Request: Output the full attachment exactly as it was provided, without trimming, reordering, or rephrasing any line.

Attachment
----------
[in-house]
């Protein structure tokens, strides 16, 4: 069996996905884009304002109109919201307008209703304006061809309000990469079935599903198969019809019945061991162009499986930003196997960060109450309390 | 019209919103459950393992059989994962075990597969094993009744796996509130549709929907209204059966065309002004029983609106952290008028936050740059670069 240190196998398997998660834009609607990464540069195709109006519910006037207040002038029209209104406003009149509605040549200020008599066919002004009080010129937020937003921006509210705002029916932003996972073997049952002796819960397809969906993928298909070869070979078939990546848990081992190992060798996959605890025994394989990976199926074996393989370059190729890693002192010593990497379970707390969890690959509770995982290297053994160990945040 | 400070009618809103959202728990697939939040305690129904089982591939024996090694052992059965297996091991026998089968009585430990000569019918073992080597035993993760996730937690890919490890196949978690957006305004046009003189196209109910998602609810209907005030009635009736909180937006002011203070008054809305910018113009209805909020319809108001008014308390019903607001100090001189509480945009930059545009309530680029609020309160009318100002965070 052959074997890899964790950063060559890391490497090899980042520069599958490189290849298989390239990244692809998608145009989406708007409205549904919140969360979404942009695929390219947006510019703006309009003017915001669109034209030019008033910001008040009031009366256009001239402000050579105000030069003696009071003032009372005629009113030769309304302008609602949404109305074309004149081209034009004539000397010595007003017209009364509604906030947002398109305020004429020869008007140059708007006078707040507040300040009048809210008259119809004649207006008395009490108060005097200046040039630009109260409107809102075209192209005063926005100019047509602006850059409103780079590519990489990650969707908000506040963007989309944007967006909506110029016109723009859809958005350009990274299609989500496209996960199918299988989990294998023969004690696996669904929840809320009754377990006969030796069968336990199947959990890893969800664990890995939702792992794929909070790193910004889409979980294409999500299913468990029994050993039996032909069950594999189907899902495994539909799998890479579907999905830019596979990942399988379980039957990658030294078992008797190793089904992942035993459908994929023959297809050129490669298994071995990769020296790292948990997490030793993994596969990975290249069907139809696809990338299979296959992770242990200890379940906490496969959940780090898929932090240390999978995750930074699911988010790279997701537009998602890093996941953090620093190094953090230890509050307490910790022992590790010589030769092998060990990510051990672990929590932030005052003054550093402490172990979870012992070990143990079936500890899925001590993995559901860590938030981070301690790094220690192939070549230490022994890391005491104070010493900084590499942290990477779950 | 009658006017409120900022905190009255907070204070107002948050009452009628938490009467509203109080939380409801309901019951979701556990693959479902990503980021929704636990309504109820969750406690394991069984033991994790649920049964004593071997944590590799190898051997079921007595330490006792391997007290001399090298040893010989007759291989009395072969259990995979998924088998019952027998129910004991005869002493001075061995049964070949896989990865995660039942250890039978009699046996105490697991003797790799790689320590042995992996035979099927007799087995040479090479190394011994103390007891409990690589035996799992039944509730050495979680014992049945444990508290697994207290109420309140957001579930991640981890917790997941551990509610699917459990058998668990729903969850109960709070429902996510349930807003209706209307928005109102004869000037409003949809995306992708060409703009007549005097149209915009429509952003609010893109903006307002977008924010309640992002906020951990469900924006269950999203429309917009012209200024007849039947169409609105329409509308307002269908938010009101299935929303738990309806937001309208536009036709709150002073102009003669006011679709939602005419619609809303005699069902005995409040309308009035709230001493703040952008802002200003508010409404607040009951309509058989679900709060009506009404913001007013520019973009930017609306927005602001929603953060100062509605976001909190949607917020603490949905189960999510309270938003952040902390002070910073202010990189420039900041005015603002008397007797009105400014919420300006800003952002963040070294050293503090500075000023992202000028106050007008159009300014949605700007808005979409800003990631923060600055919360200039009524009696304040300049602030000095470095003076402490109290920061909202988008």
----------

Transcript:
[in-house]
């Protein structure tokens, strides 16, 4: 069996996905884009304002109109919201307008209703304006061809309000990469079935599903198969019809019945061991162009499986930003196997960060109450309390 | 019209919103459950393992059989994962075990597969094993009744796996509130549709929907209204059966065309002004029983609106952290008028936050740059670069 240190196998398997998660834009609607990464540069195709109006519910006037207040002038029209209104406003009149509605040549200020008599066919002004009080010129937020937003921006509210705002029916932003996972073997049952002796819960397809969906993928298909070869070979078939990546848990081992190992060798996959605890025994394989990976199926074996393989370059190729890693002192010593990497379970707390969890690959509770995982290297053994160990945040 | 400070009618809103959202728990697939939040305690129904089982591939024996090694052992059965297996091991026998089968009585430990000569019918073992080597035993993760996730937690890919490890196949978690957006305004046009003189196209109910998602609810209907005030009635009736909180937006002011203070008054809305910018113009209805909020319809108001008014308390019903607001100090001189509480945009930059545009309530680029609020309160009318100002965070 052959074997890899964790950063060559890391490497090899980042520069599958490189290849298989390239990244692809998608145009989406708007409205549904919140969360979404942009695929390219947006510019703006309009003017915001669109034209030019008033910001008040009031009366256009001239402000050579105000030069003696009071003032009372005629009113030769309304302008609602949404109305074309004149081209034009004539000397010595007003017209009364509604906030947002398109305020004429020869008007140059708007006078707040507040300040009048809210008259119809004649207006008395009490108060005097200046040039630009109260409107809102075209192209005063926005100019047509602006850059409103780079590519990489990650969707908000506040963007989309944007967006909506110029016109723009859809958005350009990274299609989500496209996960199918299988989990294998023969004690696996669904929840809320009754377990006969030796069968336990199947959990890893969800664990890995939702792992794929909070790193910004889409979980294409999500299913468990029994050993039996032909069950594999189907899902495994539909799998890479579907999905830019596979990942399988379980039957990658030294078992008797190793089904992942035993459908994929023959297809050129490669298994071995990769020296790292948990997490030793993994596969990975290249069907139809696809990338299979296959992770242990200890379940906490496969959940780090898929932090240390999978995750930074699911988010790279997701537009998602890093996941953090620093190094953090230890509050307490910790022992590790010589030769092998060990990510051990672990929590932030005052003054550093402490172990979870012992070990143990079936500890899925001590993995559901860590938030981070301690790094220690192939070549230490022994890391005491104070010493900084590499942290990477779950 | 009658006017409120900022905190009255907070204070107002948050009452009628938490009467509203109080939380409801309901019951979701556990693959479902990503980021929704636990309504109820969750406690394991069984033991994790649920049964004593071997944590590799190898051997079921007595330490006792391997007290001399090298040893010989007759291989009395072969259990995979998924088998019952027998129910004991005869002493001075061995049964070949896989990865995660039942250890039978009699046996105490697991003797790799790689320590042995992996035979099927007799087995040479090479190394011994103390007891409990690589035996799992039944509730050495979680014992049945444990508290697994207290109420309140957001579930991640981890917790997941551990509610699917459990058998668990729903969850109960709070429902996510349930807003209706209307928005109102004869000037409003949809995306992708060409703009007549005097149209915009429509952003609010893109903006307002977008924010309640992002906020951990469900924006269950999203429309917009012209200024007849039947169409609105329409509308307002269908938010009101299935929303738990309806937001309208536009036709709150002073102009003669006011679709939602005419619609809303005699069902005995409040309308009035709230001493703040952008802002200003508010409404607040009951309509058989679900709060009506009404913001007013520019973009930017609306927005602001929603953060100062509605976001909190949607917020603490949905189960999510309270938003952040902390002070910073202010990189420039900041005015603002008397007797009105400014919420300006800003952002963040070294050293503090500075000023992202000028106050007008159009300014949605700007808005979409800003990631923060600055919360200039009524009696304040300049602030000095470095003076402490109290920061909202988008």